Using the ole BEAN Trendy legumes are also packed with nutrients

February 03, 1993|By William Rice | William Rice,Contributing Writer/Chicago Tribune

Healthful and hearty food seems to be appropriate fare for this time of year. So today we're paying homage to one of the most welcome food trends of this decade, the growing interest in beans and other legumes.

The range of beans now available in specialty stores, if not all supermarkets, is truly astonishing. Anasazi, talosanos, cranberry and rattlesnake are a few of the names to learn. Try them individually or in the popular bean-soup mixes that may contain combinations of as many as 15 types.

Of course, it should comes as no surprise that the earth has nurtured so many different beans. There is scarcely a cuisine we can label "ethnic" that does not contain a rich repertory of bean dishes. Not only did beans grow in the most arid of lands and the most difficult of climates, they provided essential protein for primitive peoples long before anyone knew what protein was (or amino acids, for that matter). Instinctively, cooks with scant -- if any -- recourse to animal protein combined beans with grains such as rice and with greens and served what we now are told is the diet of the future.

My intent is not to preach the gospel of nutrition. Instead, I'll recommend these dishes because they taste good and are ideal fare to serve on a frosty day. If we eat our fill, we will gain the nutrients as a hidden bonus.

Time has long been an enemy of dried beans. Soaking and cooking can take hours or even overnight. Some quicker methods have been developed for conventional cooking, the microwave can cut preparation time and the pressure cooker can cut it still further. It's also necessary to remember that beans are bland. They need to be cooked attentively so they retain texture and then must be dressed with flavorful, colorful ingredients, and the more the merrier.

Three-bean and arugula salad, the most photogenic of this recipe trio, can be served as part of a help-yourself buffet. The other two should be welcome at casual gatherings or family meals.

Three-bean and arugula party salad

12 to 16 servings.

2 cups black beans

2 cups navy or Great Northern beans

2 cups black-eyed peas

1/2 teaspoon dry mustard

2 teaspoons balsamic vinegar

L 1 teaspoon sherry wine vinegar (substitute red-wine vinegar)

1/3 cup extra-virgin olive oil

3 cloves garlic, minced

2 shallots, minced

2 red onions, sliced thin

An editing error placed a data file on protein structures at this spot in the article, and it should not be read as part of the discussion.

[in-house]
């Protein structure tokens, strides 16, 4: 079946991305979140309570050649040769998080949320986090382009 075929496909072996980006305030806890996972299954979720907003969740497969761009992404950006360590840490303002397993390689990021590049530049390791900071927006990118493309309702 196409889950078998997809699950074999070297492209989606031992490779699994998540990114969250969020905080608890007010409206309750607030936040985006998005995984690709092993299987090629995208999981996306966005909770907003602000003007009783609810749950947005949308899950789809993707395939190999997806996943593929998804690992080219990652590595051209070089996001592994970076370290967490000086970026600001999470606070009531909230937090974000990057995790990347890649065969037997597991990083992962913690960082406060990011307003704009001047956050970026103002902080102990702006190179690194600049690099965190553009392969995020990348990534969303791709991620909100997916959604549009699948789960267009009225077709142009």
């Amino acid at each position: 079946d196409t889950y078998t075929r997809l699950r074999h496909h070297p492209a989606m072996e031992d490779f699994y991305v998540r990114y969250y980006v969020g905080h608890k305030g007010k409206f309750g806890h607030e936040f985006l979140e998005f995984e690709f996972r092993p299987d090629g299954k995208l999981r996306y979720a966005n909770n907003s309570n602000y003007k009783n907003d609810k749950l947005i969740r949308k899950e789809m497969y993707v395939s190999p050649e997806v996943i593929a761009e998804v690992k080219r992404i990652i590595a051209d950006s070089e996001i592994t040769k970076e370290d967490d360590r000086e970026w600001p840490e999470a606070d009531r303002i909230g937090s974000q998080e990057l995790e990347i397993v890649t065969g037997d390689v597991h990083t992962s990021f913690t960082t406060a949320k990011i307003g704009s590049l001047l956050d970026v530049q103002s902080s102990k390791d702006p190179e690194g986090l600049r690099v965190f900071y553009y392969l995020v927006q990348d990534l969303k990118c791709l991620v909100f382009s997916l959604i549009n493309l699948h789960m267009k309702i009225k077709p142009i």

salt and fresh pepper to taste

2 cups arugula or raw spinach leaves

1/4 cup fresh lemon juice

2 tablespoons chopped parsley for garnish

1. Soak the black beans, navy beans and black-eyed peas separately for 8 hours or overnight.

2. Cook beans in separate pots by package directions. While beans are cooking, make a vinaigrette by combining dry mustard and vinegars and stirring in olive oil.

3. Drain cooked beans, add garlic, shallots, sliced onions, salt and pepper. Dress with the vinaigrette and toss. Set aside 4 hours.

4. Shortly before serving, add arugula and lemon juice to beans. Taste and adjust seasoning as desired. Serve from a large bowl garnished with chopped parsley.

White bean and vegetable stew

Makes 4 servings.

1 cup white haricot or Great Northern beans, soaked following package directions

1 pound salt pork

1 large or 3 small turnips, peeled and sliced into rounds

3 carrots, peeled and cut into rounds

1 rib celery, cut into 1 1/4 -inch pieces

1 medium onion stuck with 2 cloves

3 or 4 sprigs parsley

2 branches fresh thyme or 1/2 teaspoon dried

1 large bay leaf

6 peppercorns

2 medium potatoes, sliced

1 large clove garlic, chopped

2 cups beet greens or kale

salt and pepper

4 slices day-old French bread

1. Drain the soaked beans and put them in a large, earthenwar pot or a flameproof casserole. Trim off as much of the layer of fat from the pork as possible and cut the lean meat into 1 1/4 -inch cubes. Add cubes to the beans, then add water to cover by 1 inch. Bring to boil slowly, skimming off scum that rises to the surface.

2. While the water is coming to a boil, dice the fat from the pork and cook over low heat to render the fat. Fry the turnip rounds in the fat until golden brown. When the bean water boils, add the turnips and any crisp pieces of fat, plus the carrots, celery, onion, parsley, thyme, bay leaf and peppercorns.

3. Allow water to return to boil, lower heat, cover the pan and simmer for 1 hour. Add potatoes and garlic. Continue cooking until beans and potatoes are tender. (The stew should be thick, but add hot water as necessary to keep vegetables covered.)

4. In a separate pan, bring water to a boil. Add beet greens and cook for 10 to 12 minutes. Drain well, chop coarsely and add to stew. Season to taste with salt and pepper. (Recipe may be done ahead to this point. Reheat before serving.)

5. To serve, place a slice of bread in each of 4 heated soup bowls and ladle the stew over them.

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